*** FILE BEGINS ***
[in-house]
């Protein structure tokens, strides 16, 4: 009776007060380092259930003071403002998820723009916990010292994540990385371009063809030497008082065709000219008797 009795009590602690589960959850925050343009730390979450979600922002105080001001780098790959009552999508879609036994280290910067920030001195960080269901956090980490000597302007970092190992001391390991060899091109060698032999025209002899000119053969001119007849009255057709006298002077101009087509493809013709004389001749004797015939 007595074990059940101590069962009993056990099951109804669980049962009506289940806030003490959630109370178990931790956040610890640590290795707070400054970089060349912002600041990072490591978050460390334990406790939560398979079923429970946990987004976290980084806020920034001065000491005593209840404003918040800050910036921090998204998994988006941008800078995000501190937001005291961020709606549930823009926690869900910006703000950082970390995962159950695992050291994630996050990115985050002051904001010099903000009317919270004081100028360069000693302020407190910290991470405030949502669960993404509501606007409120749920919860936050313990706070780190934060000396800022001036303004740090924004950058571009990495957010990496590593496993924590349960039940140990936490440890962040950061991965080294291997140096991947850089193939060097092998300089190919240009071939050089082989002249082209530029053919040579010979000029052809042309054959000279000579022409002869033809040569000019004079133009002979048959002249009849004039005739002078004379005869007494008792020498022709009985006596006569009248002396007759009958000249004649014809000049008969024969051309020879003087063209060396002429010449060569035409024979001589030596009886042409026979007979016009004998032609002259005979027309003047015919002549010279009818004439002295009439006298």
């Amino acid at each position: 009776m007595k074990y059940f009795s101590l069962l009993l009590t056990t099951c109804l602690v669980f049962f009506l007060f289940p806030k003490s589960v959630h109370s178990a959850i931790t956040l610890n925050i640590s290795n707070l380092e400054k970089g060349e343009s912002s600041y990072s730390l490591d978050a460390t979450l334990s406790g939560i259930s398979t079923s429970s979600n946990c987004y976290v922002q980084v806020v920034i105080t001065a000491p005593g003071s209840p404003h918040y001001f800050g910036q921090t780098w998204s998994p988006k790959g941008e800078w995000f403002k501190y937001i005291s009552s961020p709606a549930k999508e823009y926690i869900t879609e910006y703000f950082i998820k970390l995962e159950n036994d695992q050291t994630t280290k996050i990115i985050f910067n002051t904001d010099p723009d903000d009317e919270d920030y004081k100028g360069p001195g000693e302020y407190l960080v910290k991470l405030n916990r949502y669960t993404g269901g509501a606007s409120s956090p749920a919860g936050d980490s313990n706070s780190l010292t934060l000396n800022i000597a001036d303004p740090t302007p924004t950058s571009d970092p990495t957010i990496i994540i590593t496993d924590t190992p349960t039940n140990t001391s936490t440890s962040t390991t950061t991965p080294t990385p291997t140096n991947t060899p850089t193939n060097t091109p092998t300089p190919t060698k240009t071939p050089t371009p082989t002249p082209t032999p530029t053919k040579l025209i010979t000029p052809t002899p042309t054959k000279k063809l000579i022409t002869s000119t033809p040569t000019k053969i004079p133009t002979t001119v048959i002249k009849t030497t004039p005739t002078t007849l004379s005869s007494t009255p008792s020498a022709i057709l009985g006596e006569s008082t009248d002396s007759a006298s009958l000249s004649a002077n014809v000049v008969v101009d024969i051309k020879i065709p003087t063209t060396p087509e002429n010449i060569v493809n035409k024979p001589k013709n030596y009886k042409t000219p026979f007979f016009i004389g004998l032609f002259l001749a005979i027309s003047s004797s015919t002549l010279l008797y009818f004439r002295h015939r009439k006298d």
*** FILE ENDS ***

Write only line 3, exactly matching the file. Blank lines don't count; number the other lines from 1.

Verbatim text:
């Amino acid at each position: 009776m007595k074990y059940f009795s101590l069962l009993l009590t056990t099951c109804l602690v669980f049962f009506l007060f289940p806030k003490s589960v959630h109370s178990a959850i931790t956040l610890n925050i640590s290795n707070l380092e400054k970089g060349e343009s912002s600041y990072s730390l490591d978050a460390t979450l334990s406790g939560i259930s398979t079923s429970s979600n946990c987004y976290v922002q980084v806020v920034i105080t001065a000491p005593g003071s209840p404003h918040y001001f800050g910036q921090t780098w998204s998994p988006k790959g941008e800078w995000f403002k501190y937001i005291s009552s961020p709606a549930k999508e823009y926690i869900t879609e910006y703000f950082i998820k970390l995962e159950n036994d695992q050291t994630t280290k996050i990115i985050f910067n002051t904001d010099p723009d903000d009317e919270d920030y004081k100028g360069p001195g000693e302020y407190l960080v910290k991470l405030n916990r949502y669960t993404g269901g509501a606007s409120s956090p749920a919860g936050d980490s313990n706070s780190l010292t934060l000396n800022i000597a001036d303004p740090t302007p924004t950058s571009d970092p990495t957010i990496i994540i590593t496993d924590t190992p349960t039940n140990t001391s936490t440890s962040t390991t950061t991965p080294t990385p291997t140096n991947t060899p850089t193939n060097t091109p092998t300089p190919t060698k240009t071939p050089t371009p082989t002249p082209t032999p530029t053919k040579l025209i010979t000029p052809t002899p042309t054959k000279k063809l000579i022409t002869s000119t033809p040569t000019k053969i004079p133009t002979t001119v048959i002249k009849t030497t004039p005739t002078t007849l004379s005869s007494t009255p008792s020498a022709i057709l009985g006596e006569s008082t009248d002396s007759a006298s009958l000249s004649a002077n014809v000049v008969v101009d024969i051309k020879i065709p003087t063209t060396p087509e002429n010449i060569v493809n035409k024979p001589k013709n030596y009886k042409t000219p026979f007979f016009i004389g004998l032609f002259l001749a005979i027309s003047s004797s015919t002549l010279l008797y009818f004439r002295h015939r009439k006298d």